Before the emergence of electronic reading devices like the Kindle or iPad, the practice of reading a printed book was a deeply ingrained habit that crossed boundaries dividing cultures, time periods, and places. Books were subject to local variation, of course, but they shared many features in common, including a repertoire of bodily motions and gestures related to their reading and handling. Although new habits form very quickly, digital reading lacks the near-global commonality of holding a book in the hands, feeling the sharp or subtle edges of the pages, hearing the rustle of each leaf as it is turned, smelling the scents of paper and ink, even tasting the book by touching tongue to finger and finger to page and back again. Gazing at a screen is not the same as looking at a book. The reading device itself never changes; book after book is called to the screen,...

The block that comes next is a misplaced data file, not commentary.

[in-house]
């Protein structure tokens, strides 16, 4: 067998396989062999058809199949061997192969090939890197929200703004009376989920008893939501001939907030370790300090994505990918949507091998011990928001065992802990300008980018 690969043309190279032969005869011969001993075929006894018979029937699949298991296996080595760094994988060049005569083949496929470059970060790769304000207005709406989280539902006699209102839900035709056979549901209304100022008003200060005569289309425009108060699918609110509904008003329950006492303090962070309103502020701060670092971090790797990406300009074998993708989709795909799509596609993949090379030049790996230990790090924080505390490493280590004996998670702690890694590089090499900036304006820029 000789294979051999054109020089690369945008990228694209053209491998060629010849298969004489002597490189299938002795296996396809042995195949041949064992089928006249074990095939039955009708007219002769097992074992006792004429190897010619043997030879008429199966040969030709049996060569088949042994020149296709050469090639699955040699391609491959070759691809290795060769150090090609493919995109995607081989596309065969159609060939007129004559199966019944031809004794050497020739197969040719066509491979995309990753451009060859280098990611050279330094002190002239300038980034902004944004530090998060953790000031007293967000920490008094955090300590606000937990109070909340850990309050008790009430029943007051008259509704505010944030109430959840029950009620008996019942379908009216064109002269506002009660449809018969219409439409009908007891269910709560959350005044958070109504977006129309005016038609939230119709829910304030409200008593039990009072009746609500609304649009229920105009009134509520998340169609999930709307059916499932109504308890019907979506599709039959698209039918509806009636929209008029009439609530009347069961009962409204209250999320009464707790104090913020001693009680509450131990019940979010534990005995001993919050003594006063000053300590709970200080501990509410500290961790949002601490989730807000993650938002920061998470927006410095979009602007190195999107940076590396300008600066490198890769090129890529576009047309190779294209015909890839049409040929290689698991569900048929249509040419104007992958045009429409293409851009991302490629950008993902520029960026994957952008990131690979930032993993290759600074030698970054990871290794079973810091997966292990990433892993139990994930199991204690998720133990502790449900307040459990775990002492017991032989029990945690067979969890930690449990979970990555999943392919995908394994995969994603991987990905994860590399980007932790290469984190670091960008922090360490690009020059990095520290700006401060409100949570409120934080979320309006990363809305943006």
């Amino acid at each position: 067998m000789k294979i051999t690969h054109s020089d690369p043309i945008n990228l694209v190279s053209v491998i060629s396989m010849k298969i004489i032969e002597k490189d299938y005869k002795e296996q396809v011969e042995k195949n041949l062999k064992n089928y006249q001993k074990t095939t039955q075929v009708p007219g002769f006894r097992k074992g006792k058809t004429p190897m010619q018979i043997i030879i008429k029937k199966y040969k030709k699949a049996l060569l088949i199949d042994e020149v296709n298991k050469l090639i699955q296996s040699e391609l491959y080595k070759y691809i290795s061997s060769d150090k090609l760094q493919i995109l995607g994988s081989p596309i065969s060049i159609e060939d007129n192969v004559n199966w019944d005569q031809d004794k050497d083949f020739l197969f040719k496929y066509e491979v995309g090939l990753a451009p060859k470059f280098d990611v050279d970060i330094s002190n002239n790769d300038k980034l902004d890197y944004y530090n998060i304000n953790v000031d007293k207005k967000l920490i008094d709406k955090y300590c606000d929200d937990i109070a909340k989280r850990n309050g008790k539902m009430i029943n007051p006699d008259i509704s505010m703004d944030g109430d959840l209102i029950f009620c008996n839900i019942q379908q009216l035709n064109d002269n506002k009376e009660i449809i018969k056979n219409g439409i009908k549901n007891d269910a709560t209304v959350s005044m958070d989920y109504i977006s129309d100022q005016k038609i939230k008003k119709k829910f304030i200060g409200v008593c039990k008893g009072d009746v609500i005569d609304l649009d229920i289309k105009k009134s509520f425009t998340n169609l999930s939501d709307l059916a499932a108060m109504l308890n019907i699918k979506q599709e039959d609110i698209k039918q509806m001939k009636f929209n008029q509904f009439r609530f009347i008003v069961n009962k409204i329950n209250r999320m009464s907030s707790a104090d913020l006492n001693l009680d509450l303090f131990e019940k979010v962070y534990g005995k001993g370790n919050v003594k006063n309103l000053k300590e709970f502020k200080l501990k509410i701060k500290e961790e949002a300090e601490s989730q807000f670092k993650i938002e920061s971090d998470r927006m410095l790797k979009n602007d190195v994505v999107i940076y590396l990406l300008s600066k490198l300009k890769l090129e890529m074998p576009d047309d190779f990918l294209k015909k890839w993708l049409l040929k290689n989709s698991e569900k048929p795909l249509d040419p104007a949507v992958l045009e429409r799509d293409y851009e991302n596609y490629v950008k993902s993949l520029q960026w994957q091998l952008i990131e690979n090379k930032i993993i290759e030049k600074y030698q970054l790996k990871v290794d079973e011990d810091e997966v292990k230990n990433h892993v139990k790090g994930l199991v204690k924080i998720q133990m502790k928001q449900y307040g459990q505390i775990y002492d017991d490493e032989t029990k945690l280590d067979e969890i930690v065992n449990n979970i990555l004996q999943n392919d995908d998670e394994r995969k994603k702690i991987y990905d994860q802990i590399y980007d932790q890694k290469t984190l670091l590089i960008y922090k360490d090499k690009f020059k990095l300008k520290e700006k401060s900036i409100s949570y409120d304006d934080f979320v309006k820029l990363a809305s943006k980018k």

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Research Article| April 01 2013
Maura Nolan; Medieval Habit, Modern Sensation:Reading Manuscripts in the Digital Age. The Chaucer Review 1 April 2013; 47 (4): 465–476. doi: https://doi.org/10.5325/chaucerrev.47.4.0465
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